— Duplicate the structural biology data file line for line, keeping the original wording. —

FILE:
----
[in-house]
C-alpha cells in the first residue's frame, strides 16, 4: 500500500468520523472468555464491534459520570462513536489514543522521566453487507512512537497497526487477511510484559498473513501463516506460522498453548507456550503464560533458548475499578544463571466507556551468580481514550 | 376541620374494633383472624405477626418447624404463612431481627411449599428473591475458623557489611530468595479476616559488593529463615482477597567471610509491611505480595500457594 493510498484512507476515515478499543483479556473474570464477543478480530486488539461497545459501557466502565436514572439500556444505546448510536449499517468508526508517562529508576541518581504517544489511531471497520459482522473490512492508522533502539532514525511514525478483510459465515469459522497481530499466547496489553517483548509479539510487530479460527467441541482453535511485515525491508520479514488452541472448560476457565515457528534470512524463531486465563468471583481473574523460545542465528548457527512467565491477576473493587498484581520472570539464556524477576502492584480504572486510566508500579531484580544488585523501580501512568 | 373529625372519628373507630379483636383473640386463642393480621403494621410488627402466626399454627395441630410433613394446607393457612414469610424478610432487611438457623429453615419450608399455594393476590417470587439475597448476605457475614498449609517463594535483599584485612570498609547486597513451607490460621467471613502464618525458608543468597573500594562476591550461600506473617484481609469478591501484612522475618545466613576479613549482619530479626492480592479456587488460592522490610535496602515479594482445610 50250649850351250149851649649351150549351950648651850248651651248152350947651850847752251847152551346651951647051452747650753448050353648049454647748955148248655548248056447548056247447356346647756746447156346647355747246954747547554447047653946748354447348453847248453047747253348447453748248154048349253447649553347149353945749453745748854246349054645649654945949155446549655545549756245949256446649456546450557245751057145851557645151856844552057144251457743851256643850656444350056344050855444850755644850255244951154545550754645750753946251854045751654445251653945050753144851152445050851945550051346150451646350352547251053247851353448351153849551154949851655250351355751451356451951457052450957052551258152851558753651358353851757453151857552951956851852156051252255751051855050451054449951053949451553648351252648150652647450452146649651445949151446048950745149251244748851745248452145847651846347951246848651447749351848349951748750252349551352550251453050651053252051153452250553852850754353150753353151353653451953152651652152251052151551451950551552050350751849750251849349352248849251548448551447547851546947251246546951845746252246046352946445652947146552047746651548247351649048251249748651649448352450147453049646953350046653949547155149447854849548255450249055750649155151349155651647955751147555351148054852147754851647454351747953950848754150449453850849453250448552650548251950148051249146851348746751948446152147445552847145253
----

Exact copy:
[in-house]
C-alpha cells in the first residue's frame, strides 16, 4: 500500500468520523472468555464491534459520570462513536489514543522521566453487507512512537497497526487477511510484559498473513501463516506460522498453548507456550503464560533458548475499578544463571466507556551468580481514550 | 376541620374494633383472624405477626418447624404463612431481627411449599428473591475458623557489611530468595479476616559488593529463615482477597567471610509491611505480595500457594 493510498484512507476515515478499543483479556473474570464477543478480530486488539461497545459501557466502565436514572439500556444505546448510536449499517468508526508517562529508576541518581504517544489511531471497520459482522473490512492508522533502539532514525511514525478483510459465515469459522497481530499466547496489553517483548509479539510487530479460527467441541482453535511485515525491508520479514488452541472448560476457565515457528534470512524463531486465563468471583481473574523460545542465528548457527512467565491477576473493587498484581520472570539464556524477576502492584480504572486510566508500579531484580544488585523501580501512568 | 373529625372519628373507630379483636383473640386463642393480621403494621410488627402466626399454627395441630410433613394446607393457612414469610424478610432487611438457623429453615419450608399455594393476590417470587439475597448476605457475614498449609517463594535483599584485612570498609547486597513451607490460621467471613502464618525458608543468597573500594562476591550461600506473617484481609469478591501484612522475618545466613576479613549482619530479626492480592479456587488460592522490610535496602515479594482445610 50250649850351250149851649649351150549351950648651850248651651248152350947651850847752251847152551346651951647051452747650753448050353648049454647748955148248655548248056447548056247447356346647756746447156346647355747246954747547554447047653946748354447348453847248453047747253348447453748248154048349253447649553347149353945749453745748854246349054645649654945949155446549655545549756245949256446649456546450557245751057145851557645151856844552057144251457743851256643850656444350056344050855444850755644850255244951154545550754645750753946251854045751654445251653945050753144851152445050851945550051346150451646350352547251053247851353448351153849551154949851655250351355751451356451951457052450957052551258152851558753651358353851757453151857552951956851852156051252255751051855050451054449951053949451553648351252648150652647450452146649651445949151446048950745149251244748851745248452145847651846347951246848651447749351848349951748750252349551352550251453050651053252051153452250553852850754353150753353151353653451953152651652152251052151551451950551552050350751849750251849349352248849251548448551447547851546947251246546951845746252246046352946445652947146552047746651548247351649048251249748651649448352450147453049646953350046653949547155149447854849548255450249055750649155151349155651647955751147555351148054852147754851647454351747953950848754150449453850849453250448552650548251950148051249146851348746751948446152147445552847145253